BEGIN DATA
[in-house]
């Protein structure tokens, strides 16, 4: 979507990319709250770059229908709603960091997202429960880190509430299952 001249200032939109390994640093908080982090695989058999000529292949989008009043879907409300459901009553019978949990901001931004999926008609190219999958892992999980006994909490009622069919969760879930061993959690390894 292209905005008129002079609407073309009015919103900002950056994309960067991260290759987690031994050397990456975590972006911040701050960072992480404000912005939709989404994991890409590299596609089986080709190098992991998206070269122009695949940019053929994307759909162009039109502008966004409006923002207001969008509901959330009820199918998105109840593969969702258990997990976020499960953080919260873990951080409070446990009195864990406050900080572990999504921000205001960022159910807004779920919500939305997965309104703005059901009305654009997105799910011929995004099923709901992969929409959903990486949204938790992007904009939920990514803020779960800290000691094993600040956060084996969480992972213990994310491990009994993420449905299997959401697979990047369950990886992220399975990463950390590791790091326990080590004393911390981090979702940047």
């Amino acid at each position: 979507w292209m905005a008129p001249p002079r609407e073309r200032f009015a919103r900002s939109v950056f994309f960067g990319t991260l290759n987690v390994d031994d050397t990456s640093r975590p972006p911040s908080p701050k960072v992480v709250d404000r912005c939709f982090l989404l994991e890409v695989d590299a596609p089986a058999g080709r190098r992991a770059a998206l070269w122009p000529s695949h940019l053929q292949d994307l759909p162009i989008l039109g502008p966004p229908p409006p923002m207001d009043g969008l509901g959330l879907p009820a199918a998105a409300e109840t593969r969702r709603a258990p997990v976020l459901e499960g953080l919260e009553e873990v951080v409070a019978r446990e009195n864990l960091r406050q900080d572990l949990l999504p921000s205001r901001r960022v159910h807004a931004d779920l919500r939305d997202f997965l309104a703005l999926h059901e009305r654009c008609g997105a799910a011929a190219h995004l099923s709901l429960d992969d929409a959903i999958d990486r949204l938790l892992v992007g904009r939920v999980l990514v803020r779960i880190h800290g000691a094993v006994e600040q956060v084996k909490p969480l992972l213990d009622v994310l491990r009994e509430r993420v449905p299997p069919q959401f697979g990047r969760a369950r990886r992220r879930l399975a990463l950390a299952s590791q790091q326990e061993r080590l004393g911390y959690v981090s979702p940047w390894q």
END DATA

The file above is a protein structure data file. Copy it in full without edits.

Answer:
[in-house]
């Protein structure tokens, strides 16, 4: 979507990319709250770059229908709603960091997202429960880190509430299952 001249200032939109390994640093908080982090695989058999000529292949989008009043879907409300459901009553019978949990901001931004999926008609190219999958892992999980006994909490009622069919969760879930061993959690390894 292209905005008129002079609407073309009015919103900002950056994309960067991260290759987690031994050397990456975590972006911040701050960072992480404000912005939709989404994991890409590299596609089986080709190098992991998206070269122009695949940019053929994307759909162009039109502008966004409006923002207001969008509901959330009820199918998105109840593969969702258990997990976020499960953080919260873990951080409070446990009195864990406050900080572990999504921000205001960022159910807004779920919500939305997965309104703005059901009305654009997105799910011929995004099923709901992969929409959903990486949204938790992007904009939920990514803020779960800290000691094993600040956060084996969480992972213990994310491990009994993420449905299997959401697979990047369950990886992220399975990463950390590791790091326990080590004393911390981090979702940047």
């Amino acid at each position: 979507w292209m905005a008129p001249p002079r609407e073309r200032f009015a919103r900002s939109v950056f994309f960067g990319t991260l290759n987690v390994d031994d050397t990456s640093r975590p972006p911040s908080p701050k960072v992480v709250d404000r912005c939709f982090l989404l994991e890409v695989d590299a596609p089986a058999g080709r190098r992991a770059a998206l070269w122009p000529s695949h940019l053929q292949d994307l759909p162009i989008l039109g502008p966004p229908p409006p923002m207001d009043g969008l509901g959330l879907p009820a199918a998105a409300e109840t593969r969702r709603a258990p997990v976020l459901e499960g953080l919260e009553e873990v951080v409070a019978r446990e009195n864990l960091r406050q900080d572990l949990l999504p921000s205001r901001r960022v159910h807004a931004d779920l919500r939305d997202f997965l309104a703005l999926h059901e009305r654009c008609g997105a799910a011929a190219h995004l099923s709901l429960d992969d929409a959903i999958d990486r949204l938790l892992v992007g904009r939920v999980l990514v803020r779960i880190h800290g000691a094993v006994e600040q956060v084996k909490p969480l992972l213990d009622v994310l491990r009994e509430r993420v449905p299997p069919q959401f697979g990047r969760a369950r990886r992220r879930l399975a990463l950390a299952s590791q790091q326990e061993r080590l004393g911390y959690v981090s979702p940047w390894q």